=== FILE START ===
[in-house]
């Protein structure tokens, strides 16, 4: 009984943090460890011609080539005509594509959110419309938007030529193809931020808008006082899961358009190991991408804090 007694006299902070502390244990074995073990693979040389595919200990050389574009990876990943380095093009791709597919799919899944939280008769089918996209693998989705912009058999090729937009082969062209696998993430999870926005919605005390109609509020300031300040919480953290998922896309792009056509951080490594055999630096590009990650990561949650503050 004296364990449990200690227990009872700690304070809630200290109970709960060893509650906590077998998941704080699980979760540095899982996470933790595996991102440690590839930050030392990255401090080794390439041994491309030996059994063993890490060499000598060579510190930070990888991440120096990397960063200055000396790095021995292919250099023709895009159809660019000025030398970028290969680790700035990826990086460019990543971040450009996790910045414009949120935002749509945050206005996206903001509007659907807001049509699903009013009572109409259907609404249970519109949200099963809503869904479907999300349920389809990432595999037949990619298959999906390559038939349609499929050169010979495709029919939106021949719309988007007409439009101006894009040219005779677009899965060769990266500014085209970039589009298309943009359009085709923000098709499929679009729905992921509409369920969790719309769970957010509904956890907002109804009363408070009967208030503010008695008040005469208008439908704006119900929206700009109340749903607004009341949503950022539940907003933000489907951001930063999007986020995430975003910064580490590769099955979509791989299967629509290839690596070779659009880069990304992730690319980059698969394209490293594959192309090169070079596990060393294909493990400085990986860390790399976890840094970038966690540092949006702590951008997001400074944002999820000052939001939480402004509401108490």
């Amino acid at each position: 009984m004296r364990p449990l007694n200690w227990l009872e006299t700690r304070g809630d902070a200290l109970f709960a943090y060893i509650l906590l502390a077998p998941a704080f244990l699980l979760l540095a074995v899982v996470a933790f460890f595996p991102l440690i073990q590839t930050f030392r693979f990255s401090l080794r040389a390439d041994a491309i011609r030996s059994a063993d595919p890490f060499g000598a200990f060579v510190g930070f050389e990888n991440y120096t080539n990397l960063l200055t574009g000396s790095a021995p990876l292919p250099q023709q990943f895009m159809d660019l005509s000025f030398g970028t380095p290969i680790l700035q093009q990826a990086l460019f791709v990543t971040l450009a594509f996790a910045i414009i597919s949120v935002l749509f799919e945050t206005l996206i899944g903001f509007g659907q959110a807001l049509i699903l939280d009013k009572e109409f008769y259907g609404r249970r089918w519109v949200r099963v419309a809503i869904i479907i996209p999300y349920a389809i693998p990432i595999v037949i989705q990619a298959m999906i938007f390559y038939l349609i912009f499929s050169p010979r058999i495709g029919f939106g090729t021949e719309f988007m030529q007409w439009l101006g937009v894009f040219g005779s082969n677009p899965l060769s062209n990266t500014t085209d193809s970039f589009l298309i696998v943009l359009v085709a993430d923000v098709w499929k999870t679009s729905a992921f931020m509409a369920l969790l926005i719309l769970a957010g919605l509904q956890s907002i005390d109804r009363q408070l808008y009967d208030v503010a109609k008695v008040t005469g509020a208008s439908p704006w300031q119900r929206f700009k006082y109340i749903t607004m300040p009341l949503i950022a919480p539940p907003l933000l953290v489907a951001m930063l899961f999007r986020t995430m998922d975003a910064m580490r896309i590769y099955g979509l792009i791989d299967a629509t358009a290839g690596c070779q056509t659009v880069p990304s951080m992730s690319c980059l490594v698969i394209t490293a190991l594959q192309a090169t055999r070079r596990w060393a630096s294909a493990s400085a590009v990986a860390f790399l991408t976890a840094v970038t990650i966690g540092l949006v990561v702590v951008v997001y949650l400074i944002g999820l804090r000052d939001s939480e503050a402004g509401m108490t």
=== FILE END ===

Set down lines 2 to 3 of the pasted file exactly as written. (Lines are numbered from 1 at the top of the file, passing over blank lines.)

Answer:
């Protein structure tokens, strides 16, 4: 009984943090460890011609080539005509594509959110419309938007030529193809931020808008006082899961358009190991991408804090 007694006299902070502390244990074995073990693979040389595919200990050389574009990876990943380095093009791709597919799919899944939280008769089918996209693998989705912009058999090729937009082969062209696998993430999870926005919605005390109609509020300031300040919480953290998922896309792009056509951080490594055999630096590009990650990561949650503050 004296364990449990200690227990009872700690304070809630200290109970709960060893509650906590077998998941704080699980979760540095899982996470933790595996991102440690590839930050030392990255401090080794390439041994491309030996059994063993890490060499000598060579510190930070990888991440120096990397960063200055000396790095021995292919250099023709895009159809660019000025030398970028290969680790700035990826990086460019990543971040450009996790910045414009949120935002749509945050206005996206903001509007659907807001049509699903009013009572109409259907609404249970519109949200099963809503869904479907999300349920389809990432595999037949990619298959999906390559038939349609499929050169010979495709029919939106021949719309988007007409439009101006894009040219005779677009899965060769990266500014085209970039589009298309943009359009085709923000098709499929679009729905992921509409369920969790719309769970957010509904956890907002109804009363408070009967208030503010008695008040005469208008439908704006119900929206700009109340749903607004009341949503950022539940907003933000489907951001930063999007986020995430975003910064580490590769099955979509791989299967629509290839690596070779659009880069990304992730690319980059698969394209490293594959192309090169070079596990060393294909493990400085990986860390790399976890840094970038966690540092949006702590951008997001400074944002999820000052939001939480402004509401108490």
């Amino acid at each position: 009984m004296r364990p449990l007694n200690w227990l009872e006299t700690r304070g809630d902070a200290l109970f709960a943090y060893i509650l906590l502390a077998p998941a704080f244990l699980l979760l540095a074995v899982v996470a933790f460890f595996p991102l440690i073990q590839t930050f030392r693979f990255s401090l080794r040389a390439d041994a491309i011609r030996s059994a063993d595919p890490f060499g000598a200990f060579v510190g930070f050389e990888n991440y120096t080539n990397l960063l200055t574009g000396s790095a021995p990876l292919p250099q023709q990943f895009m159809d660019l005509s000025f030398g970028t380095p290969i680790l700035q093009q990826a990086l460019f791709v990543t971040l450009a594509f996790a910045i414009i597919s949120v935002l749509f799919e945050t206005l996206i899944g903001f509007g659907q959110a807001l049509i699903l939280d009013k009572e109409f008769y259907g609404r249970r089918w519109v949200r099963v419309a809503i869904i479907i996209p999300y349920a389809i693998p990432i595999v037949i989705q990619a298959m999906i938007f390559y038939l349609i912009f499929s050169p010979r058999i495709g029919f939106g090729t021949e719309f988007m030529q007409w439009l101006g937009v894009f040219g005779s082969n677009p899965l060769s062209n990266t500014t085209d193809s970039f589009l298309i696998v943009l359009v085709a993430d923000v098709w499929k999870t679009s729905a992921f931020m509409a369920l969790l926005i719309l769970a957010g919605l509904q956890s907002i005390d109804r009363q408070l808008y009967d208030v503010a109609k008695v008040t005469g509020a208008s439908p704006w300031q119900r929206f700009k006082y109340i749903t607004m300040p009341l949503i950022a919480p539940p907003l933000l953290v489907a951001m930063l899961f999007r986020t995430m998922d975003a910064m580490r896309i590769y099955g979509l792009i791989d299967a629509t358009a290839g690596c070779q056509t659009v880069p990304s951080m992730s690319c980059l490594v698969i394209t490293a190991l594959q192309a090169t055999r070079r596990w060393a630096s294909a493990s400085a590009v990986a860390f790399l991408t976890a840094v970038t990650i966690g540092l949006v990561v702590v951008v997001y949650l400074i944002g999820l804090r000052d939001s939480e503050a402004g509401m108490t």